For the bargain price of $3.99, the Deaver sisters locked their love in forever.

Abigail, Tori and Chloe Deaver of Hastings purchased the gold-colored padlock, no bigger than an acorn, from Wal-Mart last May. They etched their initials on it with 18-year-old Abigail’s pocket knife, and the lock now swings from the chain-link fence on the walking bridge in Vermillion Falls Park, one among a growing patch of sentimental trinkets in Hastings.

City park officials don’t know who started the trend — an import from Europe that invites lovers to hang a lock on a bridge and toss the key into the water below — or when exactly the romantic ritual began in Hastings. But for now, they find the public love notes touching and plan to leave them alone.

“You don’t see stuff like this in smaller communities and smaller towns,” said Cory Likes, operations and maintenance supervisor of the city’s parks and recreation department. “Whoever started it should get kudos because I bet it will take off from here.”

More than 60 locks hang like metallic fruit — in pale purple, sky blue and bright red — from the 5-foot-tall fence, telling fragmented tales of love and friendship.

Chris and Amy, for example, affixed their lock on Dec. 20, 2015. “Sam + Andrew” hooked theirs near the middle of the bridge not long after, and “AB + JB” have been “locked in love” since April 2006. Most of the relational tributes are smudged and fading, written in fat Sharpies or thin, felt-tip pens. The Deaver sisters’ lock is one of the few with a carved message.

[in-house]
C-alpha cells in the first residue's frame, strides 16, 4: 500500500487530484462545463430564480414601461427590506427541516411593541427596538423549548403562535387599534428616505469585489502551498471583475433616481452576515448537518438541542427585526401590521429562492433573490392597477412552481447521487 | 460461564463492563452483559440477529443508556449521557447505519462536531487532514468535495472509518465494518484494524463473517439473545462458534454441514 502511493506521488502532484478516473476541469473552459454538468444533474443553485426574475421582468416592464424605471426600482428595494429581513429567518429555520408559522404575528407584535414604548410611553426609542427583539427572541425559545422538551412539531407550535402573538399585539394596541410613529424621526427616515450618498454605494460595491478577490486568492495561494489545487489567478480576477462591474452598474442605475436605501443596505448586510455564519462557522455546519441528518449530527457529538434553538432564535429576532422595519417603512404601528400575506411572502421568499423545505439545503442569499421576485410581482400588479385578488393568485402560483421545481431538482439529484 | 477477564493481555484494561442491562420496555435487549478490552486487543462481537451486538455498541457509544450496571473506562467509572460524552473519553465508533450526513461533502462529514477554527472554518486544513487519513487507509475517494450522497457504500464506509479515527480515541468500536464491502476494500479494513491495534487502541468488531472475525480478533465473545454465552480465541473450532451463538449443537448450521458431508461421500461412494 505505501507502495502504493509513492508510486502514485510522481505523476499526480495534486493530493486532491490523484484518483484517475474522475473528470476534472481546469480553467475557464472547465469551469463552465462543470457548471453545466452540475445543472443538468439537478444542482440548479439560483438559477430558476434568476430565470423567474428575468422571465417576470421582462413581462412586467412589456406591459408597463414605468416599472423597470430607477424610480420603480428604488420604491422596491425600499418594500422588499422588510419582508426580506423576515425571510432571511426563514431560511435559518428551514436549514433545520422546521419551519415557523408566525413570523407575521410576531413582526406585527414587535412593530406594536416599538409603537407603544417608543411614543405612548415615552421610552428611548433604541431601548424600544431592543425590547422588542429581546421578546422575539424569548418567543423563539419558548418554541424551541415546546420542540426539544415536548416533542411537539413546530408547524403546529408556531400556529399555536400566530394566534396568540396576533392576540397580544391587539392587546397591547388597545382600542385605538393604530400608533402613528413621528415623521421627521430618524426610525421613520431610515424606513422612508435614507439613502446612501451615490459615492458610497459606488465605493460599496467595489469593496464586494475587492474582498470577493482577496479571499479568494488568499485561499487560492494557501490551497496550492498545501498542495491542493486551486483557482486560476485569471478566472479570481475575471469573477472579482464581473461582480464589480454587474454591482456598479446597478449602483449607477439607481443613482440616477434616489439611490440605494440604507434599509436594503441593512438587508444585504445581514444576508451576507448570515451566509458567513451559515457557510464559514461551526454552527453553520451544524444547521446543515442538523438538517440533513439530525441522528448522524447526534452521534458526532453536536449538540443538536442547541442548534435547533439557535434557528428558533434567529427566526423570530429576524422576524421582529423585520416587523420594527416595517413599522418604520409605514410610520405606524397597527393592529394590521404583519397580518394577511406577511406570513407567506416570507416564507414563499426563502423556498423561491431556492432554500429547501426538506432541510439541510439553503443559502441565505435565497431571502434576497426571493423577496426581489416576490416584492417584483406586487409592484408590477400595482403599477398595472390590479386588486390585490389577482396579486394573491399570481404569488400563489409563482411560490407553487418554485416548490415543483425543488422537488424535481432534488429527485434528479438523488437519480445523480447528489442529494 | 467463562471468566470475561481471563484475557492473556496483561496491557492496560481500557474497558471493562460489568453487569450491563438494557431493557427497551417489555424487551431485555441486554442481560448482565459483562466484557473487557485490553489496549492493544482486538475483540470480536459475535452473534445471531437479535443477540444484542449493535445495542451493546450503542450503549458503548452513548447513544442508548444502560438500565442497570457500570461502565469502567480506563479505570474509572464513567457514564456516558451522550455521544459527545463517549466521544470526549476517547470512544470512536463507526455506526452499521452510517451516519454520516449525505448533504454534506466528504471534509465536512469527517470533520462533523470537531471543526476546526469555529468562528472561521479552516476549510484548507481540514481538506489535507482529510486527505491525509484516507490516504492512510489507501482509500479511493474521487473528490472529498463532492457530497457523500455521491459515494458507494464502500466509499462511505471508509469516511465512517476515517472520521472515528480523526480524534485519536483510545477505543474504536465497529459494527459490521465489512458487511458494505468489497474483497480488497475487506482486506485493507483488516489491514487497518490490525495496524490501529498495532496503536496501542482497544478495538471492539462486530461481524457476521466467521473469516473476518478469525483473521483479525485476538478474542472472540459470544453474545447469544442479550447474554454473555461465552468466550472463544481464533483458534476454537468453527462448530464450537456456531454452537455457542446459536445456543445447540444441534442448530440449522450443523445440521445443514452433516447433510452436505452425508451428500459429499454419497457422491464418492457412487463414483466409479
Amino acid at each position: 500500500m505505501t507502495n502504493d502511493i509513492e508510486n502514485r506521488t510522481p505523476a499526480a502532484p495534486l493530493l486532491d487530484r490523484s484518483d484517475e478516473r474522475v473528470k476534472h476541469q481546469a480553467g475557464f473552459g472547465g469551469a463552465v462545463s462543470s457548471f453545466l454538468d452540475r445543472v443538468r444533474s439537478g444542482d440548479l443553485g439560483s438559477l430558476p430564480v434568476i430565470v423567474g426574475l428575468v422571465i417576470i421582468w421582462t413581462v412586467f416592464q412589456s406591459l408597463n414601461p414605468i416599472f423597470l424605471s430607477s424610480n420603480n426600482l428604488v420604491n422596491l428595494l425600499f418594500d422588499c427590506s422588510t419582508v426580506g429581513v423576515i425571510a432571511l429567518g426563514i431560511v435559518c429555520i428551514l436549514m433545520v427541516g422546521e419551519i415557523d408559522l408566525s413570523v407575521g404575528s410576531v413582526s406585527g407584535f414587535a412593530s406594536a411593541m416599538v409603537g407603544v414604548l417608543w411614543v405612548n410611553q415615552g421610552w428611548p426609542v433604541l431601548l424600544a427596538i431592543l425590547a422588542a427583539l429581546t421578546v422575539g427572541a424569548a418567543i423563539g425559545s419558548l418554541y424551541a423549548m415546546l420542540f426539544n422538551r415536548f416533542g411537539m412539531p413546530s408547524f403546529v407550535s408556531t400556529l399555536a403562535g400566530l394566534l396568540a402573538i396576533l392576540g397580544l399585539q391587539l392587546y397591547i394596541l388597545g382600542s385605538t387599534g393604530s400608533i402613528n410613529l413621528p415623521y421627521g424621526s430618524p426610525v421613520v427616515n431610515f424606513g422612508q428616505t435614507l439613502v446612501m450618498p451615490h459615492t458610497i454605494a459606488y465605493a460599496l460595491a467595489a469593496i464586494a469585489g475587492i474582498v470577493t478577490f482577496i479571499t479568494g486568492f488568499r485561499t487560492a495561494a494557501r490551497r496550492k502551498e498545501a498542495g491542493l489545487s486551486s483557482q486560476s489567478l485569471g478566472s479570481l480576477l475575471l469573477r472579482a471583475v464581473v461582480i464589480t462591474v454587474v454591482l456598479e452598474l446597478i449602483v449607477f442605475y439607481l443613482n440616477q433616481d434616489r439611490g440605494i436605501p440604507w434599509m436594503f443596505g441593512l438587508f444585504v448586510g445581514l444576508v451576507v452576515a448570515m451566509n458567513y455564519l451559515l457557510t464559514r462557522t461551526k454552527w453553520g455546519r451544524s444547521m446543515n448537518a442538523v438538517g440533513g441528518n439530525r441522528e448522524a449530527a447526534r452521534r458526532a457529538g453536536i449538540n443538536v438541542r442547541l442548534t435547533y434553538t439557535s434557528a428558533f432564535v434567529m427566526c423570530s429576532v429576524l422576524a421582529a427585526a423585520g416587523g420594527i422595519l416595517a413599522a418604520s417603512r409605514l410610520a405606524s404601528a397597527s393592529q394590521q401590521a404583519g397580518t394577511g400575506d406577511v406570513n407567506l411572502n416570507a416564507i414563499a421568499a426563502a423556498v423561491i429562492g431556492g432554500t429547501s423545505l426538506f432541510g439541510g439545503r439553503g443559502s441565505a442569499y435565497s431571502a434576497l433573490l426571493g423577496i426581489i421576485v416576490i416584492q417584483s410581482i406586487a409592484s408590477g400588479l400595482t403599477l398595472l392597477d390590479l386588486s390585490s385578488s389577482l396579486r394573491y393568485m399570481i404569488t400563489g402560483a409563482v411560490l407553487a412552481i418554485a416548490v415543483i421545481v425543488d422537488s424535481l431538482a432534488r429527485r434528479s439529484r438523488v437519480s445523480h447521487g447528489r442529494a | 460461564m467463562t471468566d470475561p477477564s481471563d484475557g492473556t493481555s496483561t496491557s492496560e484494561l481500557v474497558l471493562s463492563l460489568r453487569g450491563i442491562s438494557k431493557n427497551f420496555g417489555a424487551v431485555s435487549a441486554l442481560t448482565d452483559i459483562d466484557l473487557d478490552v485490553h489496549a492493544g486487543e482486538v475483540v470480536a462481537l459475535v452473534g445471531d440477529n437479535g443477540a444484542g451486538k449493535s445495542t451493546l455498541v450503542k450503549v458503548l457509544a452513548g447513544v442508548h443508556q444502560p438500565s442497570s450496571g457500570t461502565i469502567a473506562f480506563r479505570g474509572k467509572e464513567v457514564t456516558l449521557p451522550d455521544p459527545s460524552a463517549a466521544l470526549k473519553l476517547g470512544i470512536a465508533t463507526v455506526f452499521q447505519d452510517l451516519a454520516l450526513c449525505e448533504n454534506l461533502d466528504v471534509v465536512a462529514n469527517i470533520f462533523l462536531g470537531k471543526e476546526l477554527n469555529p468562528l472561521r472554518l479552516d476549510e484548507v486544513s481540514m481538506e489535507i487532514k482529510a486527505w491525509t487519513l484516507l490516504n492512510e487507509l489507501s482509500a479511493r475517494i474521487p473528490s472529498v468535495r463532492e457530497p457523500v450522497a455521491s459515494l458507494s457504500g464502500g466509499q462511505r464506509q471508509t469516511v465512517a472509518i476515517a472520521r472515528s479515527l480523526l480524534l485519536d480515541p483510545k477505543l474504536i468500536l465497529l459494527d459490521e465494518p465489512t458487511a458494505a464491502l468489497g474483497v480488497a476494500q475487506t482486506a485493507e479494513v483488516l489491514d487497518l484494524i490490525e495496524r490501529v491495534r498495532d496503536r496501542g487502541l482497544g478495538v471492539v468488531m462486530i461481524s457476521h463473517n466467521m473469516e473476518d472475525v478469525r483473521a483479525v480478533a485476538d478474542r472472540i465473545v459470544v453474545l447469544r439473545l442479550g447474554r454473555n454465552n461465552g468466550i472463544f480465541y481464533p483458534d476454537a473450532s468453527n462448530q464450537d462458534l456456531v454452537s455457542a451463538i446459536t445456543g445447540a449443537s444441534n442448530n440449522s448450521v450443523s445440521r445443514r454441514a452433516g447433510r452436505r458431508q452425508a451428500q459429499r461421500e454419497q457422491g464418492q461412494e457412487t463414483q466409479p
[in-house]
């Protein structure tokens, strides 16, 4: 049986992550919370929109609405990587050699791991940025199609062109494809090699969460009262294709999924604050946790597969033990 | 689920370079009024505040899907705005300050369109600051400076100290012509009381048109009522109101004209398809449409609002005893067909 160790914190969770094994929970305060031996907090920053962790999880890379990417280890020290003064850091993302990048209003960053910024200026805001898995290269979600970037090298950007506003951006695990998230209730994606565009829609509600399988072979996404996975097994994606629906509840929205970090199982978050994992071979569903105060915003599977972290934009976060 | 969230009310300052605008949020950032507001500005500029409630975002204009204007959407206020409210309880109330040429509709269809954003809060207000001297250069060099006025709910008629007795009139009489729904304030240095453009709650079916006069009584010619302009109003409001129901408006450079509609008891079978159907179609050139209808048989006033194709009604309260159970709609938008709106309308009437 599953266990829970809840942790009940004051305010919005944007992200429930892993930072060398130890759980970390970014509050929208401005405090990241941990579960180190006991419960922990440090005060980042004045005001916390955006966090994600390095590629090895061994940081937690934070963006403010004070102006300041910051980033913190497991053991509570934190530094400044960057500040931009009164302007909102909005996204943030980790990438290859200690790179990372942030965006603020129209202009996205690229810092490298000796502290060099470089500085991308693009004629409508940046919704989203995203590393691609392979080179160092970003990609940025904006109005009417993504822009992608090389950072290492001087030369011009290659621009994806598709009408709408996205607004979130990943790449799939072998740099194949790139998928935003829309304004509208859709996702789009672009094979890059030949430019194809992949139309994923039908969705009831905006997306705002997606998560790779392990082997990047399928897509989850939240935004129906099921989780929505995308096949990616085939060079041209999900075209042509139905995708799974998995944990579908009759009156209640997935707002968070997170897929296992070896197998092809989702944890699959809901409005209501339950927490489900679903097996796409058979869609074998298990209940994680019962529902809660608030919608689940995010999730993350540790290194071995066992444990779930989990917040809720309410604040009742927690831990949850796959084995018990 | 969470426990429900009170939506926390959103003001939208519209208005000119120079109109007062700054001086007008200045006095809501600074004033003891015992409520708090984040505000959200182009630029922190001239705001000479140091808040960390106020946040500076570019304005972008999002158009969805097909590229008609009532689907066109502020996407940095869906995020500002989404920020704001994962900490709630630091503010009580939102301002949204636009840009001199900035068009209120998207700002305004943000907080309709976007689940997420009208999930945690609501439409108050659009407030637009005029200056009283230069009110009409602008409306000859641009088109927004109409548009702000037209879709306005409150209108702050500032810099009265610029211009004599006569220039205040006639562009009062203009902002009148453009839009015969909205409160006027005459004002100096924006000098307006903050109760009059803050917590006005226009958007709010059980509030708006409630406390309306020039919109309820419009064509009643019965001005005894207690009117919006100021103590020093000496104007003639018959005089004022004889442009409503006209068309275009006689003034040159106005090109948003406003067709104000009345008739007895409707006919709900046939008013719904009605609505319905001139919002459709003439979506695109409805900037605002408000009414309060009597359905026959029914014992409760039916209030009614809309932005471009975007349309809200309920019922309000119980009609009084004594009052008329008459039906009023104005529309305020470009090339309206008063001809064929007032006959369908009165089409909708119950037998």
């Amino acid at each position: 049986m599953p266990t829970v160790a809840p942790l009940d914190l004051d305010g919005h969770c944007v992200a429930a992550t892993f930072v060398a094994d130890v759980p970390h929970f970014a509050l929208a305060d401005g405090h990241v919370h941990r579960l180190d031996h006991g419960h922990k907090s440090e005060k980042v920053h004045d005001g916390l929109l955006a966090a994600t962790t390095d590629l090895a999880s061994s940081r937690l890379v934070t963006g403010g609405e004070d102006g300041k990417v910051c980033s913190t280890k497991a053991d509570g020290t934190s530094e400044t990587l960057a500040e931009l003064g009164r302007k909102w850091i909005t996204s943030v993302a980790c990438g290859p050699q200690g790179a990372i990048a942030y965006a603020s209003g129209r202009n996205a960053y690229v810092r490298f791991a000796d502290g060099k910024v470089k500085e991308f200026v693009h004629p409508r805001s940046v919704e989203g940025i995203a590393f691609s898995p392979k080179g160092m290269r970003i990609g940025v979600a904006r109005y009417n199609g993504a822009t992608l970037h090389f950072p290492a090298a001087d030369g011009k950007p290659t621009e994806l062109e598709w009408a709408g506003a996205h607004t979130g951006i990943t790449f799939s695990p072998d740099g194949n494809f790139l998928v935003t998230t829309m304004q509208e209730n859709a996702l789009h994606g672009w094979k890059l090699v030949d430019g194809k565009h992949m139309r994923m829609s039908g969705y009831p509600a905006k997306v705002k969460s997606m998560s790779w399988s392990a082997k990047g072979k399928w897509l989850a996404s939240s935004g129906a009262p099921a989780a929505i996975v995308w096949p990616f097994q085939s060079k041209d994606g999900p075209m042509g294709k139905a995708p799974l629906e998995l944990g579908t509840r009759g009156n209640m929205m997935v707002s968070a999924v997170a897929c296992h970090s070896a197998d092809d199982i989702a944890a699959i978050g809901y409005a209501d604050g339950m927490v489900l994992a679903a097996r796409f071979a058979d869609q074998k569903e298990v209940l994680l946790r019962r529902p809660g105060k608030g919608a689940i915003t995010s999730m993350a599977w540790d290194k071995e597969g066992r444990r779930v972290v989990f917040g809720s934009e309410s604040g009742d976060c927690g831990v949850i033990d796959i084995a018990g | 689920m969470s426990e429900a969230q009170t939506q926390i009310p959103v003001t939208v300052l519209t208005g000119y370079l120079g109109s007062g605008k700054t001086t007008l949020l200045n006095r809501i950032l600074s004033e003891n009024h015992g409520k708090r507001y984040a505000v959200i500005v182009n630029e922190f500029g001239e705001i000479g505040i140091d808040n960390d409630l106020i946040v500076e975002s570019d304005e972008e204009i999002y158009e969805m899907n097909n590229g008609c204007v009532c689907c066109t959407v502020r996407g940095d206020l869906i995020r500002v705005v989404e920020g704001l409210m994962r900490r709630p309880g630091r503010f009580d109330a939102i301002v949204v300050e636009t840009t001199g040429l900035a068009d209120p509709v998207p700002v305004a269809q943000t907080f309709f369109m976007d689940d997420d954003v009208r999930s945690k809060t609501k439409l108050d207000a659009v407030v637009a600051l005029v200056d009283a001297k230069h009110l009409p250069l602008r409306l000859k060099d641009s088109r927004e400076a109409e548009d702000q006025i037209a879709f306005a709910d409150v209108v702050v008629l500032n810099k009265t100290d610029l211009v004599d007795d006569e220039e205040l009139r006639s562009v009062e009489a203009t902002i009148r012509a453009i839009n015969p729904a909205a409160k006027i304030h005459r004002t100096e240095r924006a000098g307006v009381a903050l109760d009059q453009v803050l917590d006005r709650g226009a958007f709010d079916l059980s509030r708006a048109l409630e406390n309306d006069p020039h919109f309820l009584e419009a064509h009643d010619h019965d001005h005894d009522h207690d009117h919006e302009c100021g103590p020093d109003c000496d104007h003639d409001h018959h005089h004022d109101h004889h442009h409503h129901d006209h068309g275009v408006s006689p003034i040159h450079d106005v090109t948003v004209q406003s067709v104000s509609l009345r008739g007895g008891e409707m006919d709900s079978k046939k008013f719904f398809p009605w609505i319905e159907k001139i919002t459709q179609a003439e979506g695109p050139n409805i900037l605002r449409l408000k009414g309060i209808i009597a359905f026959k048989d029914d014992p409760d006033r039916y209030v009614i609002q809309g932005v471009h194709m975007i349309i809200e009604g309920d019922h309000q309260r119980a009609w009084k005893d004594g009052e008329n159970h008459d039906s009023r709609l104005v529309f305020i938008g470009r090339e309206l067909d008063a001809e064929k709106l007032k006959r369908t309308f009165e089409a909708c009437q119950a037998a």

Even before the locks popped up, residents say the bridge has always been a meeting ground for lovers and a hangout spot for friends. It stretches across the Vermillion River near the ruins of a flour mill that burned down in 1894.

Longtime Hastings residents, such as Dave Youngren, remember when the bridge was still used by railroads, long before it became a walking bridge in 1995. Youngren, who works for the Dakota County Historical Society, has lived in Hastings since 1960 and values the locks for their aesthetic beauty.

“I look at that wall of padlocks as being a wall of art,” Youngren said.

The idea that this wall could memorialize sisters — as well as lovers — first came to Abigail Deaver in high school French class last year, during a discussion of the love locks hanging from the Pont des Arts bridge in Paris. Though the locks on this iconic Parisian structure have since been cut down because of weight and safety concerns, Abigail set out to add her own lock to the few already hanging in Hastings.

“The lock means that my sisters are the closest people in my life,” she said. “I’m always going to value their friendship.”

This friendship has taken on deeper meaning in recent years. Abigail begins classes at Winona State University this fall and leaves Tori, 16, and Chloe, 13, behind. Tori, who thought the love lock was “cheesy” at first, now walks to the bridge on a regular basis.

Their symbol of sisterly love will remain suspended somewhere between the old flour mill and the latest high school romance.

“We all want to move back here after college,” Abigail said. “It’s something we can all remember together and hopefully show our kids.”